but you guys made some excellent points. keep ‘em coming.

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 Hugh said on January 5th, 2006

“It seems like more designers care more about themselves than they do about the industry. it seems they care more about today than tomorrow.”

This isn’t just designers it is our society as a whole.

Made in china and outsourced to india.

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 big_tex said on January 6th, 2006

There will always be a market for quality.

Smart businesses know what happens when they get branding on the cheap. Template based systems are for those “clients” you don’t want anyways, like those in-laws or church jobs who keep bugging you for a logo.

If i can’t out design mylowlowlogoprices.com I should be doing ceramics or something.

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 Jose Nieto said on January 7th, 2006

I would check out this link before forming an opinion (or being ambivalent) about these logo services.

Also, I am absolutely certain that there are many designers in the Toronto area who charge less than $150.00/hr. To suggest that an overpriced consultant is the only option to a logo service is silly. In my view, identities produced without a strategy, without an implementation plan, and without ethics are not even worth $35.00.

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 dotone said on January 7th, 2006

You won’t believe if I tell you many advertising and design agencies in my region (Middle East) even outsource the design of corporate identities. How could a person off-shore design something that expresses a message? I call that cheap and undirected-art.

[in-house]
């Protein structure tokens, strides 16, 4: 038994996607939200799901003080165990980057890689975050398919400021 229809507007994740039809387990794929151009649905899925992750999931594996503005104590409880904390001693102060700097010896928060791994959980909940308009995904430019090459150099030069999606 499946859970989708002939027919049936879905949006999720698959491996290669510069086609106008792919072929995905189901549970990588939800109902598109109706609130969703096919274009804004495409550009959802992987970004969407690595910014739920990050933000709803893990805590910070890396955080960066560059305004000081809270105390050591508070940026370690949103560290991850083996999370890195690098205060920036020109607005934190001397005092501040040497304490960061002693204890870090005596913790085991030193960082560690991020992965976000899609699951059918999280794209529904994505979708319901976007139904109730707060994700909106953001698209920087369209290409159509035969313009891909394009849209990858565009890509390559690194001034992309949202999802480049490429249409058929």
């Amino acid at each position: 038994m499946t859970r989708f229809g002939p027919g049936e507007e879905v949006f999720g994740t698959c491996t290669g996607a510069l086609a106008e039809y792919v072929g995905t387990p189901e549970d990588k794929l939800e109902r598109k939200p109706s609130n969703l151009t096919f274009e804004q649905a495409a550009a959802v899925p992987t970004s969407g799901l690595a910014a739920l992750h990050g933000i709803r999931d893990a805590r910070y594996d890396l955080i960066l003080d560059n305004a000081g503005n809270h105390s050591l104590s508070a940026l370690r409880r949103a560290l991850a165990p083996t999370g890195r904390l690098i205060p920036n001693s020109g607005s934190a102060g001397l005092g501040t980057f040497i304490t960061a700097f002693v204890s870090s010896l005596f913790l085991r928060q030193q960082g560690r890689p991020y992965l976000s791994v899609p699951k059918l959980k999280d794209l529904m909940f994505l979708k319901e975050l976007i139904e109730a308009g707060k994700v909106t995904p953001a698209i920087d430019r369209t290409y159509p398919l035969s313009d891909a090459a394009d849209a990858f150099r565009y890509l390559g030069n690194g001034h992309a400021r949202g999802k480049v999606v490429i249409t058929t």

I was so pissed off at their dirt-cheap prices so wrote this piece to calm myself down.

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 Anonymous said on January 8th, 2006

“I would check out this link before forming an opinion (or being ambivalent) about these logo services.”

And if it really peo’s you off then dig it so more people are aware.

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 Audrey Daniels said on September 14th, 2007

As a business woman with a new start up, to pay someone upwards of $150 + is out of my financial range. I just got started in business and other needs come before my logo needs. Sure, the IBM’s and Nike’s of the world can afford those prices and I have nothing against them for it, but don’t shoot a hole in our bucket because we can’t. As I said, I just got started…

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 Tim Oliver said on January 18th, 2009

I worked for a large online “mass production” logo designer and about half paid the $300 “start my logo” fee and never came back, after they received the first logo concepts from up to 5-8 designers. Maybe they realized how hard it is to “get it right” for that kind of money.

Logo design is a tricky business. Yes, the $8 an hour secretary may be able to do your accounting and logo design to save you some money, but what are the risks?